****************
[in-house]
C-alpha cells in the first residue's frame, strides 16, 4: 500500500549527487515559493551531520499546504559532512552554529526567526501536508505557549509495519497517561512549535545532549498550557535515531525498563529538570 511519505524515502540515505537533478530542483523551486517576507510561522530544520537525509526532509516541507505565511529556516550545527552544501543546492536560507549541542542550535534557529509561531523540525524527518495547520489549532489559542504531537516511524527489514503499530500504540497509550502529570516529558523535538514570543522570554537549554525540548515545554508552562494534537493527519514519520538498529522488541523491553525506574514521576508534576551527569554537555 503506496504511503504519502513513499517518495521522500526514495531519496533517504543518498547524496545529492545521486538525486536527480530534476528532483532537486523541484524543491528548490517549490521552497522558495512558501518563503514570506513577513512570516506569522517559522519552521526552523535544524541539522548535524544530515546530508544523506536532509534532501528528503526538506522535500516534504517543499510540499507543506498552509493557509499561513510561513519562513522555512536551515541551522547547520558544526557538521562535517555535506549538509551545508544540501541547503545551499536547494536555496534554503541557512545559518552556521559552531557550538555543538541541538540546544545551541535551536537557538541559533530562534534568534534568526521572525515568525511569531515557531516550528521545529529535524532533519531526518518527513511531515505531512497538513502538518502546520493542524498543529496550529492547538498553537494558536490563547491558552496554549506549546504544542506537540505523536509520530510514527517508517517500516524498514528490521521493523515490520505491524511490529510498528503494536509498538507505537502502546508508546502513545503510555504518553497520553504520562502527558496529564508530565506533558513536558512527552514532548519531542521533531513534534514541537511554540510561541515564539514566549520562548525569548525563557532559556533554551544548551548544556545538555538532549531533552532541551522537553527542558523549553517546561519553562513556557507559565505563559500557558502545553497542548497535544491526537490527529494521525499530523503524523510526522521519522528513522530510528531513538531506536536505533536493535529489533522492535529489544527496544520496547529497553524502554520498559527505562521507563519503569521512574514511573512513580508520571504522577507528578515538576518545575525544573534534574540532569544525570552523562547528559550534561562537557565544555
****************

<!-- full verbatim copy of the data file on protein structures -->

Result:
[in-house]
C-alpha cells in the first residue's frame, strides 16, 4: 500500500549527487515559493551531520499546504559532512552554529526567526501536508505557549509495519497517561512549535545532549498550557535515531525498563529538570 511519505524515502540515505537533478530542483523551486517576507510561522530544520537525509526532509516541507505565511529556516550545527552544501543546492536560507549541542542550535534557529509561531523540525524527518495547520489549532489559542504531537516511524527489514503499530500504540497509550502529570516529558523535538514570543522570554537549554525540548515545554508552562494534537493527519514519520538498529522488541523491553525506574514521576508534576551527569554537555 503506496504511503504519502513513499517518495521522500526514495531519496533517504543518498547524496545529492545521486538525486536527480530534476528532483532537486523541484524543491528548490517549490521552497522558495512558501518563503514570506513577513512570516506569522517559522519552521526552523535544524541539522548535524544530515546530508544523506536532509534532501528528503526538506522535500516534504517543499510540499507543506498552509493557509499561513510561513519562513522555512536551515541551522547547520558544526557538521562535517555535506549538509551545508544540501541547503545551499536547494536555496534554503541557512545559518552556521559552531557550538555543538541541538540546544545551541535551536537557538541559533530562534534568534534568526521572525515568525511569531515557531516550528521545529529535524532533519531526518518527513511531515505531512497538513502538518502546520493542524498543529496550529492547538498553537494558536490563547491558552496554549506549546504544542506537540505523536509520530510514527517508517517500516524498514528490521521493523515490520505491524511490529510498528503494536509498538507505537502502546508508546502513545503510555504518553497520553504520562502527558496529564508530565506533558513536558512527552514532548519531542521533531513534534514541537511554540510561541515564539514566549520562548525569548525563557532559556533554551544548551548544556545538555538532549531533552532541551522537553527542558523549553517546561519553562513556557507559565505563559500557558502545553497542548497535544491526537490527529494521525499530523503524523510526522521519522528513522530510528531513538531506536536505533536493535529489533522492535529489544527496544520496547529497553524502554520498559527505562521507563519503569521512574514511573512513580508520571504522577507528578515538576518545575525544573534534574540532569544525570552523562547528559550534561562537557565544555